And what was reported on Iraqi's state-run media was not that they rejected it, it was just the second part of the vote that they actually allowed the president to go ahead and make the appropriate decision, under the circumstances. So this was clearly a case of saying, well, if Iraq does, indeed, accept the resolution which it is looking very likely to do, well, it will do so, under protest -- Daryn.
KAGAN: And any surprise there, Rym, on timing? The Iraqis did have until Friday to accept this resolution.
BRAHIMI: Well, maybe. I think a lot of people were expecting this decision to come a little bit later. Decisions like this usually take a while before they come up. So maybe from that point of view, just a day off or so, but not much more. I mean, there was no doubt at all that they would, obviously, respect that deadline, and it has been quite clear what the answer was going to be.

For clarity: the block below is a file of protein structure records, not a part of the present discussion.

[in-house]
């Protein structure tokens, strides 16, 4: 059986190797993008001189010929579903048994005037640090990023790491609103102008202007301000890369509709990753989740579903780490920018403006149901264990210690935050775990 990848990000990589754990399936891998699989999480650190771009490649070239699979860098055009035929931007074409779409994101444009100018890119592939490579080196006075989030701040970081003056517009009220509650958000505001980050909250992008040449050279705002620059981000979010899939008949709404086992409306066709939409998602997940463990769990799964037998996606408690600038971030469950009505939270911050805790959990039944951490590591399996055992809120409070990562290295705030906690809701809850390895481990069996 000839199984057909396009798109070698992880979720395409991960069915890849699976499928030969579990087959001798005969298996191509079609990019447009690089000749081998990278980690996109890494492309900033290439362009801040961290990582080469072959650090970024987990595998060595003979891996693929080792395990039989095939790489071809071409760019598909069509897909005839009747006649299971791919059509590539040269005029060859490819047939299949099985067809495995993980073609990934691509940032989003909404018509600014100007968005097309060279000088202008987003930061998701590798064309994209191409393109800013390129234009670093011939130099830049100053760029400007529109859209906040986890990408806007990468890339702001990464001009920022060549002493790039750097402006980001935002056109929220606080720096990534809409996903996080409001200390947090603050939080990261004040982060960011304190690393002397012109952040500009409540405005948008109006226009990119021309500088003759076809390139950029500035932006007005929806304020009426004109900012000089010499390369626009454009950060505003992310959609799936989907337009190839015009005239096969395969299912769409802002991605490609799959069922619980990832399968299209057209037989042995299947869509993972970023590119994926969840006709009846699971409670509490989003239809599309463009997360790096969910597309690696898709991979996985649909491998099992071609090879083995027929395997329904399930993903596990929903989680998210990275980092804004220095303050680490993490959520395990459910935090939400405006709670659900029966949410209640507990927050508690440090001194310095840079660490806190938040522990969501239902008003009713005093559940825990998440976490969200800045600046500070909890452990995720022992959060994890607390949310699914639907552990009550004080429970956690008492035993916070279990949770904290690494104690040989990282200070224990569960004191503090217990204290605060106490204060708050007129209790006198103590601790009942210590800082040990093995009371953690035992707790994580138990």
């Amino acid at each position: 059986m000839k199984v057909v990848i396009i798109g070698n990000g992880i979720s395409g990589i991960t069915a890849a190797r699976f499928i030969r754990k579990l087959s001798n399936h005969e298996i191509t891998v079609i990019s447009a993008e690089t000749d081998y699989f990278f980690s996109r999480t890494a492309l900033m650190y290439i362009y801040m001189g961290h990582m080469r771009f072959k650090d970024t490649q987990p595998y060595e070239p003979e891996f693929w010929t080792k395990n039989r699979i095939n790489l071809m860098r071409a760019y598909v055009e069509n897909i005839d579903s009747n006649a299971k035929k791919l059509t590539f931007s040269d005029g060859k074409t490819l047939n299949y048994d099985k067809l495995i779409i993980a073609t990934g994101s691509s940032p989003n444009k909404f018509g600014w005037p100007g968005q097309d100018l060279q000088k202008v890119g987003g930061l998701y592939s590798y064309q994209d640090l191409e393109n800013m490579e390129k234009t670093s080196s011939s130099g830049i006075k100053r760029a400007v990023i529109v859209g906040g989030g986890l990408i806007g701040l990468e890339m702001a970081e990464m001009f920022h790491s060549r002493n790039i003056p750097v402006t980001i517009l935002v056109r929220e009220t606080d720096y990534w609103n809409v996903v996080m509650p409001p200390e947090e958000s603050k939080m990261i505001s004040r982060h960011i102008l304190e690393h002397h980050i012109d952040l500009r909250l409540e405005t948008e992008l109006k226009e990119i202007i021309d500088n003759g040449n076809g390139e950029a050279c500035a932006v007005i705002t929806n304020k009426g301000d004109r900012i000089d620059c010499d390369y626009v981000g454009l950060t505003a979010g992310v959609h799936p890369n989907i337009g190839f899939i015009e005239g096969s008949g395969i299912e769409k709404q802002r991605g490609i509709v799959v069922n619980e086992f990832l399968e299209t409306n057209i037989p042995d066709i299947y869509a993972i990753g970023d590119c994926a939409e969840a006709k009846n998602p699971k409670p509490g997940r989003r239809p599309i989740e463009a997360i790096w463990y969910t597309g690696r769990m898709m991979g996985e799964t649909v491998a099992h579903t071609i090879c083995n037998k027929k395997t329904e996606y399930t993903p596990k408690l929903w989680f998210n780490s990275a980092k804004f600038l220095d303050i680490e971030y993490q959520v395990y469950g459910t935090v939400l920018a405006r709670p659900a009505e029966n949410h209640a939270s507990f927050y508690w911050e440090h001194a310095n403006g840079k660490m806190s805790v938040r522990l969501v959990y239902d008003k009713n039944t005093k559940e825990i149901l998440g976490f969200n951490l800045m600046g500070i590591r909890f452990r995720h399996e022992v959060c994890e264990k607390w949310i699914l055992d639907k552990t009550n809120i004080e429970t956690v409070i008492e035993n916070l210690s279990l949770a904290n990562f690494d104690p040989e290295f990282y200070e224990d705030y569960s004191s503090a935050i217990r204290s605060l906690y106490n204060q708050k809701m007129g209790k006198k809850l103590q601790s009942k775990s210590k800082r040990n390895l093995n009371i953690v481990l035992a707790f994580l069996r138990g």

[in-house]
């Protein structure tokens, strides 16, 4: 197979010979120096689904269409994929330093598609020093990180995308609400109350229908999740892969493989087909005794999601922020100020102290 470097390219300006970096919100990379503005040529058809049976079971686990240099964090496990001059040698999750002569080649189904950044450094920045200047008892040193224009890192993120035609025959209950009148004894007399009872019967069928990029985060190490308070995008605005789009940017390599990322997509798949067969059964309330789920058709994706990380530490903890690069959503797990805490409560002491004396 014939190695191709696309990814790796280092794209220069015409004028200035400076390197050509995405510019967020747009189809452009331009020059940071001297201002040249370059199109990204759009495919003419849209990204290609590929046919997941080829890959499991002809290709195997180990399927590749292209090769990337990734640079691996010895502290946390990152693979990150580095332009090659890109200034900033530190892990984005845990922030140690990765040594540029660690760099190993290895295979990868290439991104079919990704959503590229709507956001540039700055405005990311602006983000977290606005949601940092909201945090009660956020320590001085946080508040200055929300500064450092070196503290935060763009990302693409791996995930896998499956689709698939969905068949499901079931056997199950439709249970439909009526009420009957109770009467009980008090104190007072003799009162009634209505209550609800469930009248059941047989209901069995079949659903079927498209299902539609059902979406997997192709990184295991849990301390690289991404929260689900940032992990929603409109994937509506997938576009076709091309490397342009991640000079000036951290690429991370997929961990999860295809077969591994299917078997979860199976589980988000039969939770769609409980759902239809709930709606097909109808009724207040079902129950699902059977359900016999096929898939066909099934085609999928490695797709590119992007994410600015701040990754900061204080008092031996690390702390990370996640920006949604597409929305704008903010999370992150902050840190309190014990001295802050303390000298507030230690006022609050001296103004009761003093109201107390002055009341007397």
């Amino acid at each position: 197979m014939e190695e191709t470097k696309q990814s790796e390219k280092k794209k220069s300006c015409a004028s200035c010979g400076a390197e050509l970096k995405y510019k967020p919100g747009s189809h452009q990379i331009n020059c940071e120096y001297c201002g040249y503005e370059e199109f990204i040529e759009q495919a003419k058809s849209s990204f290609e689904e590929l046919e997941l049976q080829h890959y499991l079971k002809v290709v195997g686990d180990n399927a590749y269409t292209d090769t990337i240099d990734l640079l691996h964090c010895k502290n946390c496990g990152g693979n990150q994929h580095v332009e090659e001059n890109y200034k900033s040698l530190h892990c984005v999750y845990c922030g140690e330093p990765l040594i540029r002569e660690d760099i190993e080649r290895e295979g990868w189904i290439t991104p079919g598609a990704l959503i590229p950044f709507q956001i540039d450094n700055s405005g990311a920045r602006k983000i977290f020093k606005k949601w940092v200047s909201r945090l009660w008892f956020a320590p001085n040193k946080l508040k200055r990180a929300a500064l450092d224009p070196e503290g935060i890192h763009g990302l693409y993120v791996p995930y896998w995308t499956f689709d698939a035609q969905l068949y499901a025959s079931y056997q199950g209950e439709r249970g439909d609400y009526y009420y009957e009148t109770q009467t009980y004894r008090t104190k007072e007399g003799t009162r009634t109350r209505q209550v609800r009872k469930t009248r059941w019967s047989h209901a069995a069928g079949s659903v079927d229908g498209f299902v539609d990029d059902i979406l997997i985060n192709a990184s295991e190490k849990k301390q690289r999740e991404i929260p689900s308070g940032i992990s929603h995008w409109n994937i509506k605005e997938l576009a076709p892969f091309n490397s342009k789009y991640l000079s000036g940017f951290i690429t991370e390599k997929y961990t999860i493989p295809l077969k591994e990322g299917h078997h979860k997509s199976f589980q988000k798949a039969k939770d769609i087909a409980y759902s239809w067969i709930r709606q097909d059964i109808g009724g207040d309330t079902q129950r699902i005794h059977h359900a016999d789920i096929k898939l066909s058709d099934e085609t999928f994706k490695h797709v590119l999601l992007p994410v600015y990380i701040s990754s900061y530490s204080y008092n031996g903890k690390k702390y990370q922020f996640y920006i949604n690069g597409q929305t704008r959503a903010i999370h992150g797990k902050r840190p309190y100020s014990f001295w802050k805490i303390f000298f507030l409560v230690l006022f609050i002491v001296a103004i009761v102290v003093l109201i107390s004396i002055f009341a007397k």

Rym Brahimi in Baghdad. Thank you, Rym.
HARRIS: Let's talk about this now with a guest we have scheduled to talk with us about other matters, but since this one is on the table, let's get right to it. Jamie Rubin, the former U.S. State Department spokesman is with us this morning in our New York bureau.
Good to see you stateside now, Jamie.
JAMES RUBIN, FMR. STATE DEPT. SPOKESMAN: Nice to see you.
HARRIS: Got to ask you, are you surprised by this development and to see it's coming as you heard Richard Roth say here 48 hours before the deadline was actually imposed by the U.N. Security Council? Every expectation had been that if this was going to happen -- as a matter of fact, Jamie, hold that thought. We want to go right now to the U.N. and listen in.